Exposures At least one immunization between the ages of 53 and 110 days.
Main Outcomes and Measures Incidence of sepsis evaluations, need for increased respiratory support, intubation, seizures, and death.
Results Most of the 13 926 infants (91.2%) received 3 or more immunizations. The incidence of sepsis evaluations increased from 5.4 per 1000 patient-days in the preimmunization period to 19.3 per 1000 patient-days in the postimmunization period (adjusted rate ratio [ARR], 3.7; 95% CI, 3.2-4.4). The need for increased respiratory support increased from 6.6 per 1000 patient-days in the preimmunization period to 14.0 per 1000 patient-days in the postimmunization period (ARR, 2.1; 95% CI, 1.9-2.5), and intubation increased from 2.0 per 1000 patient-days to 3.6 per 1000 patient-days (ARR, 1.7; 95% CI, 1.3-2.2). The postimmunization incidence of adverse events was similar across immunization types, including combination vaccines when compared with single-dose vaccines. Infants who were born at 23 to 24 weeks’ gestation had a higher risk of sepsis evaluation and intubation after immunization. A prior history of sepsis was associated with higher risk of sepsis evaluation after immunization.
Obviously our little guy is not getting circumcised (unless he decides he wants to when he’s older and can make that decision independently) but I was wondering how to go about cleaning him, moreso when he is a bit bigger, but like I have heard you are not supposed to pull the foreskin back, but surely at some point that will need to happen to clean in there right? I don’t want to hurt/harm him, but i want to make sure that area doesn’t get full of bacteria. What is your advice on this?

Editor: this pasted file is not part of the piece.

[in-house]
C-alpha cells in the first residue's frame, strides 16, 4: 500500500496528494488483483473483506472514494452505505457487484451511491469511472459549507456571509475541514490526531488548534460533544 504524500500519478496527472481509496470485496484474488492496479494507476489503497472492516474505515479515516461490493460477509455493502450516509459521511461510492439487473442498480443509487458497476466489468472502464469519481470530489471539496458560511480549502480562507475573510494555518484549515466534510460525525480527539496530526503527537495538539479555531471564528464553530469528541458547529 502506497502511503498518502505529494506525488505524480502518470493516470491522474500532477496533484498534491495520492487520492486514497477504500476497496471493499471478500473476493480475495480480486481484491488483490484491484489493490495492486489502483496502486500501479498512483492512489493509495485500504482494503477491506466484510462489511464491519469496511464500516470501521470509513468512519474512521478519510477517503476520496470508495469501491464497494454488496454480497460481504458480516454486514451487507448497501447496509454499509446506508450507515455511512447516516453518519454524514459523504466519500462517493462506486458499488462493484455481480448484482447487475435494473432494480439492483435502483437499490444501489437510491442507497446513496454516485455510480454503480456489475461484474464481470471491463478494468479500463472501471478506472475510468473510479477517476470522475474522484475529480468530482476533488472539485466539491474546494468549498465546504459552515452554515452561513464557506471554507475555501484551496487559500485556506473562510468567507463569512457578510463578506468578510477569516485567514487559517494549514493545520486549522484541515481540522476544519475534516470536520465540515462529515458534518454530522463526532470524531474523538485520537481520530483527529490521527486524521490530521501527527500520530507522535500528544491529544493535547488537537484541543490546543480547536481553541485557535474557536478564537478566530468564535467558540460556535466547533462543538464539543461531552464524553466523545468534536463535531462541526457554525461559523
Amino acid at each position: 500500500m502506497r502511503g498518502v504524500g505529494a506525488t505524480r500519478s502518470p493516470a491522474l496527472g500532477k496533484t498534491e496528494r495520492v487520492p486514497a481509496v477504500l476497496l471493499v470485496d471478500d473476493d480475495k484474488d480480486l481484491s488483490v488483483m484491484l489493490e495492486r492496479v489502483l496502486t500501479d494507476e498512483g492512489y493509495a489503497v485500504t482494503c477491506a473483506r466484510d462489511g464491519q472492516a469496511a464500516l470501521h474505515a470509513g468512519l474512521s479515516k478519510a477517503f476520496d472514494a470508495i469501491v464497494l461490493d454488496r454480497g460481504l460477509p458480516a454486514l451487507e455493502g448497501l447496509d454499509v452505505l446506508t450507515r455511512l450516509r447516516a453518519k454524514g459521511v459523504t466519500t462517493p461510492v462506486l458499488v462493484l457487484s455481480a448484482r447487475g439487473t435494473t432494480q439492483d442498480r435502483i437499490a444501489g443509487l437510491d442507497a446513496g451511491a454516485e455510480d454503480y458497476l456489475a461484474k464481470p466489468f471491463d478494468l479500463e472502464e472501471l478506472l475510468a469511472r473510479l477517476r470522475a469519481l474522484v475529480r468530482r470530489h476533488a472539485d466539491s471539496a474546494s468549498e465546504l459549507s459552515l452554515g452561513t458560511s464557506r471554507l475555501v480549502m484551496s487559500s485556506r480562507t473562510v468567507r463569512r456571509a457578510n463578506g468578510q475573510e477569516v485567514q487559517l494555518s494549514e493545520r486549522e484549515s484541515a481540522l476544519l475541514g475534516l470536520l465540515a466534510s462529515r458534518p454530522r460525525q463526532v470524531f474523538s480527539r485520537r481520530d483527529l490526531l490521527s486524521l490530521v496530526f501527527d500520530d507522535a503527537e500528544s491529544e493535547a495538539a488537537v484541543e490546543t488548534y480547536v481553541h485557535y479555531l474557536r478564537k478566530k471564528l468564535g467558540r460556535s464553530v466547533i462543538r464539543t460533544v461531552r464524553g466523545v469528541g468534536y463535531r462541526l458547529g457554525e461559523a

Answer from Gloria:
Oh, so glad you asked, Karin. Right now, and until he is about 4 years old, his foreskin is actually attached to the glans just as the fingernails are attached to the nail beds. You only clean what is seen. Never retract the foreskin or you could damage that natural attachment and don’t let any medical professionals do it either.
When he’s about 4, he’ll reach into his pants and find that “toy” and then he will start playing with it. (They continue that till about age 80). That is the only way that the foreskin should come back—the boy doing it himself. Most boys/men simply retract their own foreskin in the shower and rinse with plain water and replace the foreskin. That is all the cleaning that is needed. It’s very easy.
Additional comment, June 12,2015 Bodies are designed for pleasure. Only a big meanie would deprive anyone of having fun with their own body. Part of my education on boys having fun with their toy came from my brothers. When we were little, my mom would plunk all 5 of us kids (we were 18 months apart in age) in the bathtub. My brothers would do very impressive tricks with their toys,– popping out the shiny purple surprise from inside the foreskin. There was no need for my mom to clean anything, All that bathtub play took care of things. Gloria